-one person that is isolated has a very rare allele
-a new population is formed, but in this population allele frequency for that rare allele is higher than larger population
-Accounts for high frequency of genetic disorders in isolated populations
What is Gene Drift 2: Bottleneck Effect?
-sudden reduction in population size due to the environment but
-people are left are a small subset, so rare alleles are lost
-the population is not a large, random sample that would have had the rare alleles at least a few times
-The resulting gene pool may no longer be reflective of the original population's gene pool
-If the population remains small, it may be further affected by genetic drift
-Even if size is recovered, there may not be as much variability as the original population
Effects of all genetic drift
-Genetic drift is significant in small populations- chance events can cause alleles to be disproportionately over or underrepresented in the next generation. Especially in small populations, this is pronounced.
-Genetic drift causes allele frequencies to change at random - unlike natural selection, which favors alleles year over year, allele frequencies change year over year
-Genetic drift can lead to a loss of genetic variation within populations - because genetic drift causes allele frequencies to fluctuate. Can fluctuate to 0! This may effect how population can adapt to changing environment.
-Genetic drift can cause harmful alleles to become fixed - cause population survival to be threatened.
How does gene flow affect allele frequency
-Alleles can be transferred through the movement of fertile individuals or gametes (for example, pollen) from one population to another
-Gene flow tends to reduce variation among populations over time
-In fact, if it is extensive enough, the two populations could share one common gene pool (they'll all eventually have both genes)
-Gene flow can decrease the fitness of a population
-Gene flow can increase the fitness of a population (pass on resistance to new population for i.e.)
Why is gene flow important in human evolution?
Gene flow is important in human evolution. It has created human populations that have few genetic differences. No matter where on earth we live we are all one species.
Natural selection is the only mechanism that causes adaptive evolution
-Evolution by natural selection involves both change and "sorting"
-New genetic variations arise by chance
-Beneficial alleles are "sorted" and favored by natural selection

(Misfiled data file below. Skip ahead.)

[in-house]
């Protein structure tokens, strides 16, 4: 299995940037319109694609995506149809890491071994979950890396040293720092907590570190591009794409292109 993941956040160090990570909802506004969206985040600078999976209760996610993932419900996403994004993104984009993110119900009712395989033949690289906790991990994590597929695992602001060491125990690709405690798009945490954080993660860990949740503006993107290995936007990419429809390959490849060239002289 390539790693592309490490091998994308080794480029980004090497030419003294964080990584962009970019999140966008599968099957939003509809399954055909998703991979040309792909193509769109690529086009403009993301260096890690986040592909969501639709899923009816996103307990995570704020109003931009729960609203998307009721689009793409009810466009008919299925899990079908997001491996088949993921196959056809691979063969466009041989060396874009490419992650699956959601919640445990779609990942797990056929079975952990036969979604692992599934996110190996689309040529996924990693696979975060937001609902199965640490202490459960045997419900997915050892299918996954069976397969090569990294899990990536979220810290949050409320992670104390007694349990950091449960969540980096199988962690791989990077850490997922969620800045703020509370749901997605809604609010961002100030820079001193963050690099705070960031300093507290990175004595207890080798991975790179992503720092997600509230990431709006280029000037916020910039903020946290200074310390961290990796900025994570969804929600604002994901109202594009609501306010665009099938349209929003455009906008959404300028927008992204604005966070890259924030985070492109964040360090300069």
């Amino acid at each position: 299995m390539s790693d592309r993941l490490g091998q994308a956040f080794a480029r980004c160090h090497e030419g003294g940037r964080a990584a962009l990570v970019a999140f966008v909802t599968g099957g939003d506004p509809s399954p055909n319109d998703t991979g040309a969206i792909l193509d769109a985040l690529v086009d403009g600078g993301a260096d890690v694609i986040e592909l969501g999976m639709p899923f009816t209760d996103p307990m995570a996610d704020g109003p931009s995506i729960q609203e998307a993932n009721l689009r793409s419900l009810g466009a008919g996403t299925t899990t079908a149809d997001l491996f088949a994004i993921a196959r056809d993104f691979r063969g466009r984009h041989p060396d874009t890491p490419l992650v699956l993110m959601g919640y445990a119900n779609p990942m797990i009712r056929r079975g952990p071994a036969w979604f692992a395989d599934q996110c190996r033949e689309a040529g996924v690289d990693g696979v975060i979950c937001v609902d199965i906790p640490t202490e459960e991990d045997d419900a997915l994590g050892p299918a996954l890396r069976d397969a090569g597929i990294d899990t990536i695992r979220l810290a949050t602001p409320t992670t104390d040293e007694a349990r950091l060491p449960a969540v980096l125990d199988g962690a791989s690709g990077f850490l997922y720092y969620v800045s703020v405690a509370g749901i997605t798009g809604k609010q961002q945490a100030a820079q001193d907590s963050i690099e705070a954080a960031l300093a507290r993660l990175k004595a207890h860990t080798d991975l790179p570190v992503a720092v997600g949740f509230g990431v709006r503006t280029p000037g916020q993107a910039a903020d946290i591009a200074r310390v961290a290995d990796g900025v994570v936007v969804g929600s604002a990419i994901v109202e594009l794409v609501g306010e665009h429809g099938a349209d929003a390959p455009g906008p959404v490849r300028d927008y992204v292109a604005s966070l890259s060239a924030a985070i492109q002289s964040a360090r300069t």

-Only natural selection consistently results in adaptive evolution
-Outcome of natural selection is NOT random! - favors alleles that provide advantage
How does natural selection bring about adaptive evolution?
-by acting on an organisms phenotype
-Relative fitness is the contribution an individual makes to the gene pool of the next generation, relative to the contributions of other individuals (one individual may have a gene that makes them better suited than neighbor
-Selection favors certain genotypes by acting on the phenotypes of certain organisms
-eventually, Natural selection increases the frequencies of alleles that enhance survival and reproduction
-Adaptive evolution occurs as the match between an organism and its environment increases
-Because the environment can change, adaptive evolution is a continuous process
Why are "struggle for existence" and "survival of the fittest" misleading terms?
-imply direct competition among individuals
-"Fitness" depends on environment and the individual. Competition is rarely between individual and individual.
-Reproductive success is generally more subtle and depends on many factors
What are the three modes of natural selection when environments change?
What is directional selection?
Directional selection favors individuals at one end of the phenotypic range (thereby shifting populations curve to that range over time, i.e. if very tall is good, future population is tall)
What is disruptive selection?
Disruptive selection favors individuals at both extremes of the phenotypic range
-For example, salmon - the big guys and the little guys get to mate and produce offspring. Big guys fight their way through it, and little guys are sneaky.
What is stabilizing selection?
Stabilizing selection favors intermediate variants and acts against extreme phenotypes
-In an environment that doesn't change often or changes are minor, the extremes are lost.
Sexual selection
-Sexual selection is natural selection for mating success
-It can result in sexual dimorphism, marked differences between the sexes in secondary sexual characteristics
What is intersexual selection?
Intersexual selection, often called mate choice, occurs when individuals of one sex (usually females) are choosy in selecting their mates
What is intrasexual selection?
Intrasexual selection is competition among individuals of one sex (often males) for mates of the opposite sex
How do female preferences evolve?
The good genes hypothesis suggests that if a trait is related to male health, both the male trait and female preference for that trait should increase in frequency (for example blue feet in male blue-footed boobies)
What is neutral variation?
genetic variation that does not confer a selective advantage or disadvantage
What various mechanisms help to preserve genetic variation in a popualtion, despite natural selection?
-Why doesn't natural selection just keep ONLY the best traits and kick out all the bad ones?
-B/c of diploidy and Balancing selection and heterozygote advantage
-Diploidy maintains genetic variation in the form of hidden recessive alleles because heterozygotes can carry recessive alleles that are hidden from the effects of selection, that is not affecting the phenotype
-If phenotype is not affected, no natural selection can "pick" gene for those recessive genes.
-allows population to keep rare recessive alleles